Romeo Must Die
Director: Andrzej Bartkowiak
Martial arts director: Corey Yuen
Stars: Jet Li, Aaliyah
A disgraced Hong Kong cop (Li) escapes from prison after learning about his brother's death at the hands of a rival gang. He comes to America seeking revenge, but things begin to complicate after he develops a relationship with the rival gang leader's daughter (Aaliyah).
My hopes weren't too high for Romeo Must Die, since it seemed to have so many things going against it. For starters, it's yet another "hip" re-telling of a classic story (this time it's Shakespeare's Romeo and Juliet, in case you didn't realize), something that has been done to death in Hollywood recently. I'm also growing very tired of this whole "kung-fu/hip-hop" combo various media outlets are trying to push down our throats in order to kill two demographics with one stone. (I like kung-fu, I like hip-hop, but there's no reason why they have to always be presented together as seems to be the case these days.) Jet Li's English is still not very good, and co-star Aaliyah has never starred in a film before. Plus add in the fact that you have a first-time director and a producer that was calling the film "West Side Story meets The Matrix" and you could have had a huge mess on your hands.
While Romeo Must Die is not the film many fans were hoping for, it still provides Li with a credible break into the US market (I'm not counting his "starring" role in Lethal Weapon 4, which felt like nothing more than a glorified cameo). Don't get me wrong -- it's not a great film by any means. But if you look at recent crap like Mission to Mars and Eye of the Beholder, you realize how much worse things could have been.
Romeo Must Die's main problem is the lack of a coherent script. Whoever wrote this drivel should be shot (or at least have their typing fingers broken). The plot has so many holes, it's ridiculous -- and even the naïve teenagers in the audience were able to guess the big "plot twist" a mile away. Some of this might be forgivable if it was an original script. But how can you mess up a story that has been around for hundreds of years? People around the 'net have said that the first draft of the script was actually worse -- that's scary.
As it stands now, not only is the plot poorly constructed, but the dialogue is horrible as well. There are a few gems scattered about the film, but mostly we get lines like "If your ass ain't black get outta here before I put a cap up in your ass." Boy, that's brilliant. That kind of "gangsta" schtick lost its appeal a long time ago, and hearing it constantly for two hours only made the situation worse. Chris Tucker's annoying performance in Rush Hour is stunning by comparison -- at least he moved out of the realm of stereotype and caricature.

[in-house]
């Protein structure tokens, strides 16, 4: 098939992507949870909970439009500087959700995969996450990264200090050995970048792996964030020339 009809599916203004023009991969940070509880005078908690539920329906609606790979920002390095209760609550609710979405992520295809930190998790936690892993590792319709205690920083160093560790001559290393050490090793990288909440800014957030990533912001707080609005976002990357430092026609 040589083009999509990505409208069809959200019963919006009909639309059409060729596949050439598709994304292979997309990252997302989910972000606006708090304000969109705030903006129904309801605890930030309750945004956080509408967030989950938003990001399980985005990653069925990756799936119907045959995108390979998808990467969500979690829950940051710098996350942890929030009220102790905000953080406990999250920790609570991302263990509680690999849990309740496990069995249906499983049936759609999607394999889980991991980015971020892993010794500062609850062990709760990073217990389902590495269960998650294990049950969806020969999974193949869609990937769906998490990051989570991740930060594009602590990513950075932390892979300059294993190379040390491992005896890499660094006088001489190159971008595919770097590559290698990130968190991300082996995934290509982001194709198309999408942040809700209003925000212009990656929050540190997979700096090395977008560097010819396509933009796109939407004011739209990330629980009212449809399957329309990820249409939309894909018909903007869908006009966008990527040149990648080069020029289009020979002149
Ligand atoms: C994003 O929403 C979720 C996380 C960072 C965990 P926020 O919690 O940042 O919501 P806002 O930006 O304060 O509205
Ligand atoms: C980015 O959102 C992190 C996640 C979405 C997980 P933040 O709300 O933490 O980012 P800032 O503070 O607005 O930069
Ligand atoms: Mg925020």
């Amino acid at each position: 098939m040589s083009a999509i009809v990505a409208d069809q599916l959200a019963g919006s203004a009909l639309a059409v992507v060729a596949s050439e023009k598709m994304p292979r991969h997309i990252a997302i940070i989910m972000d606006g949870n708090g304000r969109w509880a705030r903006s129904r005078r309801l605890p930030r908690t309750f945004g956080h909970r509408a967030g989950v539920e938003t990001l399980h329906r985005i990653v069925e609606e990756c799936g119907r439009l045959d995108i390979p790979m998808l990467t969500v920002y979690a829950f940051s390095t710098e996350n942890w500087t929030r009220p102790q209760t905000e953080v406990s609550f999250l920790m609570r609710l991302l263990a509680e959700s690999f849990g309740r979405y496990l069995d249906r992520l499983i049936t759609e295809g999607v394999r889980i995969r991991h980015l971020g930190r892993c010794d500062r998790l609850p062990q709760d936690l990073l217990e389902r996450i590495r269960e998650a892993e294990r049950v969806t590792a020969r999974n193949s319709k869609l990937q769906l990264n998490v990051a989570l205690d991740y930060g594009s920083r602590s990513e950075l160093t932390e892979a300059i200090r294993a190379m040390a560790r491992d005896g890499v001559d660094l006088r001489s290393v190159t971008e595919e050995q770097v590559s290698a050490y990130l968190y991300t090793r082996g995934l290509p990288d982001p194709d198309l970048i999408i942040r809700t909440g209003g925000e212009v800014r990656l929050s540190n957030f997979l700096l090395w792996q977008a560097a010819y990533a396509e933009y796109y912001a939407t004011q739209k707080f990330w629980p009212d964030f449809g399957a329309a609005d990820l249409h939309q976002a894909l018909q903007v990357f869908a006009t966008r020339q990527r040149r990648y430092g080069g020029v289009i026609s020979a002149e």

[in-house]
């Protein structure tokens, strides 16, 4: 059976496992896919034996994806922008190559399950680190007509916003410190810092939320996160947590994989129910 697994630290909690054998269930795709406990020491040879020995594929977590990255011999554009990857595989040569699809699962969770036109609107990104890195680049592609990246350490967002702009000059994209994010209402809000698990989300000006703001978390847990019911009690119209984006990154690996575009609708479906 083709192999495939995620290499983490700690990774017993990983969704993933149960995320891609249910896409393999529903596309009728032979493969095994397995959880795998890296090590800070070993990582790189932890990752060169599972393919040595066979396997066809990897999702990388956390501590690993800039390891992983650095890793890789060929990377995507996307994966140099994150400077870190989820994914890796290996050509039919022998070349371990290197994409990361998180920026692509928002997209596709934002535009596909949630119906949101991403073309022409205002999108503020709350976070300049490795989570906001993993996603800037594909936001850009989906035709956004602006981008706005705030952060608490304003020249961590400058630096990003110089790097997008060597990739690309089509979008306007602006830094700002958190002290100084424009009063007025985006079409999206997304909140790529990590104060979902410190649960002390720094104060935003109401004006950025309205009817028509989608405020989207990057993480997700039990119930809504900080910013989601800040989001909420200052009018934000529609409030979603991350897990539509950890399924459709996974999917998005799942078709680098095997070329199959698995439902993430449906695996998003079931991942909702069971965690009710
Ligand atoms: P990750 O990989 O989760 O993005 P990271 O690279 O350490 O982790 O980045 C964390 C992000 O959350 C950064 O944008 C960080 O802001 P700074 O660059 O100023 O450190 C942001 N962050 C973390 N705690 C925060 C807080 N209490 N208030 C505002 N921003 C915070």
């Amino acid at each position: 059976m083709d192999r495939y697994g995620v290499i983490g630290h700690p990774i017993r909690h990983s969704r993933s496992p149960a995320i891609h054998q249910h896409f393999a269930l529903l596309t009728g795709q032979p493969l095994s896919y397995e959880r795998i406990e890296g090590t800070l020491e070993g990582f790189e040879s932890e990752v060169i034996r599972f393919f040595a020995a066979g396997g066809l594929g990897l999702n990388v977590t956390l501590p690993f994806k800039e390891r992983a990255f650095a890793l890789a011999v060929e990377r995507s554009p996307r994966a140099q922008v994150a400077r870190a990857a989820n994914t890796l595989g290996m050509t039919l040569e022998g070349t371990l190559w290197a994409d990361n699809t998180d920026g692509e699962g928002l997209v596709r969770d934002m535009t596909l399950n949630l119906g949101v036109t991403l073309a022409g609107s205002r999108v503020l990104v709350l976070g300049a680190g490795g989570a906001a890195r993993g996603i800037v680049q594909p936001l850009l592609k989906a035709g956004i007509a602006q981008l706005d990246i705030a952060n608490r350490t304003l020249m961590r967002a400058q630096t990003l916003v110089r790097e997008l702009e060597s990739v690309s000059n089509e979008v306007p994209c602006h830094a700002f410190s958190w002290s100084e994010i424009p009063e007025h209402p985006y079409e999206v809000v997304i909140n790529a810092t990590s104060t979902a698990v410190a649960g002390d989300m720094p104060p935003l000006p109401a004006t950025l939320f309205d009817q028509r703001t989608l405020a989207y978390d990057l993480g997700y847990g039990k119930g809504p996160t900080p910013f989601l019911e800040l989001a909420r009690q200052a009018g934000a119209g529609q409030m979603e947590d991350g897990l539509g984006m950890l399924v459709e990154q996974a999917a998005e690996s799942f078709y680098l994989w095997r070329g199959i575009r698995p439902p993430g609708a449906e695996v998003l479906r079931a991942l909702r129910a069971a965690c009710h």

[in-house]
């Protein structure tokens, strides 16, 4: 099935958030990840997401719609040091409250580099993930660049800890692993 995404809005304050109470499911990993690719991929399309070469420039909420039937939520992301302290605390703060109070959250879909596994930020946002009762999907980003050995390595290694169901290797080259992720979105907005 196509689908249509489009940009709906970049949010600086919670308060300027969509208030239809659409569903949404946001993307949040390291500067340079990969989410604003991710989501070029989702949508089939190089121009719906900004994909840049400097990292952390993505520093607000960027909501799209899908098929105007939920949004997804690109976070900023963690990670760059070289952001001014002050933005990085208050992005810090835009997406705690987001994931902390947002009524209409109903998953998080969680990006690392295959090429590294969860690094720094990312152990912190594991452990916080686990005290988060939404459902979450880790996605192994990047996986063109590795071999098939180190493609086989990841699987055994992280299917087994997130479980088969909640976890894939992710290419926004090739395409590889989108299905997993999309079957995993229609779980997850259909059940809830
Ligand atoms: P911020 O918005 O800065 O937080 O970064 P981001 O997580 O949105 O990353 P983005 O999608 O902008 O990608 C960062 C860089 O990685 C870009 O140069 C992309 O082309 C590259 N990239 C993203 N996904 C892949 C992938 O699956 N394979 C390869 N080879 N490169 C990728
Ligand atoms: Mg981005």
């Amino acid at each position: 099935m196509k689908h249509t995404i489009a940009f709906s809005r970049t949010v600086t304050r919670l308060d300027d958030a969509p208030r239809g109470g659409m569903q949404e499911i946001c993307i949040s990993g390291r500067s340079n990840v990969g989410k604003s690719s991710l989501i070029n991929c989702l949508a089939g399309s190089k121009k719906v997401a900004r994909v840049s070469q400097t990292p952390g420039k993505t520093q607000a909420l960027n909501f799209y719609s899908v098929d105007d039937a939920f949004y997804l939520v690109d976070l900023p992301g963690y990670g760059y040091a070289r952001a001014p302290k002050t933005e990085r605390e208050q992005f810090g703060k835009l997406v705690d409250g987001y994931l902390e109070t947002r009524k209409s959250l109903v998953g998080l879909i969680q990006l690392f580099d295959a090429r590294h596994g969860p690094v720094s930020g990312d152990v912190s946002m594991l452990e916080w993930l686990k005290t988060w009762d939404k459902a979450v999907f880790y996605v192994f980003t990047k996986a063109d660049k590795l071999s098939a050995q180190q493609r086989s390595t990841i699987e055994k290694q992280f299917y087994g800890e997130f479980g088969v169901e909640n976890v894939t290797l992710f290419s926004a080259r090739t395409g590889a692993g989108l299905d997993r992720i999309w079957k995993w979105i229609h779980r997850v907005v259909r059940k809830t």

The script also fails to provide a strong villain, which means there's little motivation for the characters. In fact, for most of the film, the actors look like they're sleepwalking (part of this may be due to the direction, which is haphazard to say the least, but actors can't act without a decent script). When a villain is finally introduced, it comes off a weak plot twist. It amazes me that this script even made it to the front door of a studio; it doesn't even follow the basic rules of a drama. It's as if someone just said, "Okay, we want some funny black guys like Rush Hour, some wire-fu like The Matrix, some tough gangsters like Boyz in the Hood..." and some intern just typed something up. It's ridiculous. I seriously feel that if someone looked hard at this script and cut out a lot of the excessive garbage (like a useless sub-plot about the gangsters trying to buy a NFL team and some sappy melodrama) out of this almost two-hour movie, we could have had a great 90-minute action/comedy.
Like Lethal Weapon 4, Romeo Must Die's saving grace is Jet Li. His English isn't perfect (in fact, he speaks Manadrin during the dialogue-heavy scenes) but he displays a real flair for comedy and manages to look tough enough when the movie calls for it. Action-wise, Romeo Must Die does fairly well. The fights were staged by long-time Li collaborator Corey Yuen and feature plenty of high-flying wire-fu. In fact, it might be too much for some peoples' tastes, but I feel there are a lot worse things one could see in a movie than Jet Li beating the hell out of someone with a fire hose, or taking out a group of prison guards while hanging upside-down, or turning a pick-up foot ball game into a melee. The only real problem with the action sequences is that they're too short, especially considering the amount of talking surrounding them.
Hopefully, Jet Li can work with a good director and -- more importantly -- a good script for his next US film. He (and his fans) deserve better than Romeo Must Die, which only manages to be slightly above average. When you have the man who's starred in classics like Once Upon a Time in China, slightly above average just isn't good enough.
Click here to view the trailer for this movie (clip courtesy of JoBlo's Trailers)
A review of the DVD for this movie can be found here
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